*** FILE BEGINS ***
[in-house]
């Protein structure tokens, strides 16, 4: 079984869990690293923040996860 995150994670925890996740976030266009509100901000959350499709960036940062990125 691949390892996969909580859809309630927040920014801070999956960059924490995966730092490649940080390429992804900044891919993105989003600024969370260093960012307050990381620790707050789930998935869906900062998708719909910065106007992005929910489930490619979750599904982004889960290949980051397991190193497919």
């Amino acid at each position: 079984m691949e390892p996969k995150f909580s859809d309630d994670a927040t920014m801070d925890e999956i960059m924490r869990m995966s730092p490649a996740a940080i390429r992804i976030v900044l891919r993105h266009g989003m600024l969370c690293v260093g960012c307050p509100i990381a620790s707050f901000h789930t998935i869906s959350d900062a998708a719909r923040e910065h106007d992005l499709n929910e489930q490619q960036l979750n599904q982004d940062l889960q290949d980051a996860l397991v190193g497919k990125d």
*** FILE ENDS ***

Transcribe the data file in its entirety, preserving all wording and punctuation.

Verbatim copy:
[in-house]
């Protein structure tokens, strides 16, 4: 079984869990690293923040996860 995150994670925890996740976030266009509100901000959350499709960036940062990125 691949390892996969909580859809309630927040920014801070999956960059924490995966730092490649940080390429992804900044891919993105989003600024969370260093960012307050990381620790707050789930998935869906900062998708719909910065106007992005929910489930490619979750599904982004889960290949980051397991190193497919």
């Amino acid at each position: 079984m691949e390892p996969k995150f909580s859809d309630d994670a927040t920014m801070d925890e999956i960059m924490r869990m995966s730092p490649a996740a940080i390429r992804i976030v900044l891919r993105h266009g989003m600024l969370c690293v260093g960012c307050p509100i990381a620790s707050f901000h789930t998935i869906s959350d900062a998708a719909r923040e910065h106007d992005l499709n929910e489930q490619q960036l979750n599904q982004d940062l889960q290949d980051a996860l397991v190193g497919k990125d």